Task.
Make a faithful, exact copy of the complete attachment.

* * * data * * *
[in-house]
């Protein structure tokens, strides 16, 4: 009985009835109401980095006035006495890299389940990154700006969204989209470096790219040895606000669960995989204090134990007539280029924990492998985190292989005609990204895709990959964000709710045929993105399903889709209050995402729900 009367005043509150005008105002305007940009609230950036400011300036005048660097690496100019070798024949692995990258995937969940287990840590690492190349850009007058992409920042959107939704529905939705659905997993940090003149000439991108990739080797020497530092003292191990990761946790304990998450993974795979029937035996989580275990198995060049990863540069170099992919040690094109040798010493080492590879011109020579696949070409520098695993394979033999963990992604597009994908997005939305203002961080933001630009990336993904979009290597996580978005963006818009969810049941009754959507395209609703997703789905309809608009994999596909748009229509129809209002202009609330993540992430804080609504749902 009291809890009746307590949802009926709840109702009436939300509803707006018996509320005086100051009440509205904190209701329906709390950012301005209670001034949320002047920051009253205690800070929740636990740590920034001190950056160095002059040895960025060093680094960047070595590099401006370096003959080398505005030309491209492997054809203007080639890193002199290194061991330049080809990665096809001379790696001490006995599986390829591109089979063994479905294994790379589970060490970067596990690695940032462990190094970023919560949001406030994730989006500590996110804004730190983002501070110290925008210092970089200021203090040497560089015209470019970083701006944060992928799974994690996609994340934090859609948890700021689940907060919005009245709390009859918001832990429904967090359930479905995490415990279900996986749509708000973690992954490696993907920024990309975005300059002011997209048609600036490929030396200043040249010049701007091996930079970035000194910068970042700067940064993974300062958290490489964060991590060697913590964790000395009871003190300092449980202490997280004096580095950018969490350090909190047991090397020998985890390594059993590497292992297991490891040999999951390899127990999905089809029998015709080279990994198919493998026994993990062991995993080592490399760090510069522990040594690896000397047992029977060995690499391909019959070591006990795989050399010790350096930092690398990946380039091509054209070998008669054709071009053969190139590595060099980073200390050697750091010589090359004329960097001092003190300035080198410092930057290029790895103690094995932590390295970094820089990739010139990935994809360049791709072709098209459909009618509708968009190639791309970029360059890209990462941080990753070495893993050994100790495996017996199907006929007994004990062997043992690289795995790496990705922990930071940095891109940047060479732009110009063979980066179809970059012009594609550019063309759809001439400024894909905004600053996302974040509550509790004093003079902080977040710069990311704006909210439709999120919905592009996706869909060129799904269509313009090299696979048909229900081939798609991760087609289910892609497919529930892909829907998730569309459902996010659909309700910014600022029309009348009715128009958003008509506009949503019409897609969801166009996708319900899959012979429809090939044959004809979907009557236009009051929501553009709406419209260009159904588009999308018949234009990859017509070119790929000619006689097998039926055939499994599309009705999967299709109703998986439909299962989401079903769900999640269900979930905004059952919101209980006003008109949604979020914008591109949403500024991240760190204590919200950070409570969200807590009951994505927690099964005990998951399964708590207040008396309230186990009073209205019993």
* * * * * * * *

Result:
[in-house]
């Protein structure tokens, strides 16, 4: 009985009835109401980095006035006495890299389940990154700006969204989209470096790219040895606000669960995989204090134990007539280029924990492998985190292989005609990204895709990959964000709710045929993105399903889709209050995402729900 009367005043509150005008105002305007940009609230950036400011300036005048660097690496100019070798024949692995990258995937969940287990840590690492190349850009007058992409920042959107939704529905939705659905997993940090003149000439991108990739080797020497530092003292191990990761946790304990998450993974795979029937035996989580275990198995060049990863540069170099992919040690094109040798010493080492590879011109020579696949070409520098695993394979033999963990992604597009994908997005939305203002961080933001630009990336993904979009290597996580978005963006818009969810049941009754959507395209609703997703789905309809608009994999596909748009229509129809209002202009609330993540992430804080609504749902 009291809890009746307590949802009926709840109702009436939300509803707006018996509320005086100051009440509205904190209701329906709390950012301005209670001034949320002047920051009253205690800070929740636990740590920034001190950056160095002059040895960025060093680094960047070595590099401006370096003959080398505005030309491209492997054809203007080639890193002199290194061991330049080809990665096809001379790696001490006995599986390829591109089979063994479905294994790379589970060490970067596990690695940032462990190094970023919560949001406030994730989006500590996110804004730190983002501070110290925008210092970089200021203090040497560089015209470019970083701006944060992928799974994690996609994340934090859609948890700021689940907060919005009245709390009859918001832990429904967090359930479905995490415990279900996986749509708000973690992954490696993907920024990309975005300059002011997209048609600036490929030396200043040249010049701007091996930079970035000194910068970042700067940064993974300062958290490489964060991590060697913590964790000395009871003190300092449980202490997280004096580095950018969490350090909190047991090397020998985890390594059993590497292992297991490891040999999951390899127990999905089809029998015709080279990994198919493998026994993990062991995993080592490399760090510069522990040594690896000397047992029977060995690499391909019959070591006990795989050399010790350096930092690398990946380039091509054209070998008669054709071009053969190139590595060099980073200390050697750091010589090359004329960097001092003190300035080198410092930057290029790895103690094995932590390295970094820089990739010139990935994809360049791709072709098209459909009618509708968009190639791309970029360059890209990462941080990753070495893993050994100790495996017996199907006929007994004990062997043992690289795995790496990705922990930071940095891109940047060479732009110009063979980066179809970059012009594609550019063309759809001439400024894909905004600053996302974040509550509790004093003079902080977040710069990311704006909210439709999120919905592009996706869909060129799904269509313009090299696979048909229900081939798609991760087609289910892609497919529930892909829907998730569309459902996010659909309700910014600022029309009348009715128009958003008509506009949503019409897609969801166009996708319900899959012979429809090939044959004809979907009557236009009051929501553009709406419209260009159904588009999308018949234009990859017509070119790929000619006689097998039926055939499994599309009705999967299709109703998986439909299962989401079903769900999640269900979930905004059952919101209980006003008109949604979020914008591109949403500024991240760190204590919200950070409570969200807590009951994505927690099964005990998951399964708590207040008396309230186990009073209205019993």